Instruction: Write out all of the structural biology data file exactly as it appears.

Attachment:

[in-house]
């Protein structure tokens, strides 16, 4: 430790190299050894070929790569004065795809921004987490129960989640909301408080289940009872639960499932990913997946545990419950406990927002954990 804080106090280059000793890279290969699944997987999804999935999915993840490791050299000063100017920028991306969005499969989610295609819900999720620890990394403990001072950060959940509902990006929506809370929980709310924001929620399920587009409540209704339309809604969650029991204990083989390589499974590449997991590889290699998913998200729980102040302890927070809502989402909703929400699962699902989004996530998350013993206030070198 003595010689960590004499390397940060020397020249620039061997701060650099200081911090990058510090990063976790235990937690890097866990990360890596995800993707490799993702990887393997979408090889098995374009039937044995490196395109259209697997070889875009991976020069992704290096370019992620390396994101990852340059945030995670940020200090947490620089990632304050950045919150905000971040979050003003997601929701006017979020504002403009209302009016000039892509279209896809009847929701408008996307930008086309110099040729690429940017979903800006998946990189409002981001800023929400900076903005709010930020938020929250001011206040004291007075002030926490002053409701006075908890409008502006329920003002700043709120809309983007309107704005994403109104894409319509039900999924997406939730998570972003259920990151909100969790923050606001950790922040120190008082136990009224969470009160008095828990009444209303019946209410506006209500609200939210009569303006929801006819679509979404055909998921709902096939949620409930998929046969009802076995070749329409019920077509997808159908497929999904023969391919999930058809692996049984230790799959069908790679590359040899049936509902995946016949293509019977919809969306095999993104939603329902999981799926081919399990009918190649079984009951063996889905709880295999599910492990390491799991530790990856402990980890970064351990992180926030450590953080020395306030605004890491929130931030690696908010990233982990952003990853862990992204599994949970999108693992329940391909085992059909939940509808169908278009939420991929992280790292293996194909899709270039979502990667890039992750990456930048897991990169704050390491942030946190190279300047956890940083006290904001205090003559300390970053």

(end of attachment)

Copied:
[in-house]
């Protein structure tokens, strides 16, 4: 430790190299050894070929790569004065795809921004987490129960989640909301408080289940009872639960499932990913997946545990419950406990927002954990 804080106090280059000793890279290969699944997987999804999935999915993840490791050299000063100017920028991306969005499969989610295609819900999720620890990394403990001072950060959940509902990006929506809370929980709310924001929620399920587009409540209704339309809604969650029991204990083989390589499974590449997991590889290699998913998200729980102040302890927070809502989402909703929400699962699902989004996530998350013993206030070198 003595010689960590004499390397940060020397020249620039061997701060650099200081911090990058510090990063976790235990937690890097866990990360890596995800993707490799993702990887393997979408090889098995374009039937044995490196395109259209697997070889875009991976020069992704290096370019992620390396994101990852340059945030995670940020200090947490620089990632304050950045919150905000971040979050003003997601929701006017979020504002403009209302009016000039892509279209896809009847929701408008996307930008086309110099040729690429940017979903800006998946990189409002981001800023929400900076903005709010930020938020929250001011206040004291007075002030926490002053409701006075908890409008502006329920003002700043709120809309983007309107704005994403109104894409319509039900999924997406939730998570972003259920990151909100969790923050606001950790922040120190008082136990009224969470009160008095828990009444209303019946209410506006209500609200939210009569303006929801006819679509979404055909998921709902096939949620409930998929046969009802076995070749329409019920077509997808159908497929999904023969391919999930058809692996049984230790799959069908790679590359040899049936509902995946016949293509019977919809969306095999993104939603329902999981799926081919399990009918190649079984009951063996889905709880295999599910492990390491799991530790990856402990980890970064351990992180926030450590953080020395306030605004890491929130931030690696908010990233982990952003990853862990992204599994949970999108693992329940391909085992059909939940509808169908278009939420991929992280790292293996194909899709270039979502990667890039992750990456930048897991990169704050390491942030946190190279300047956890940083006290904001205090003559300390970053």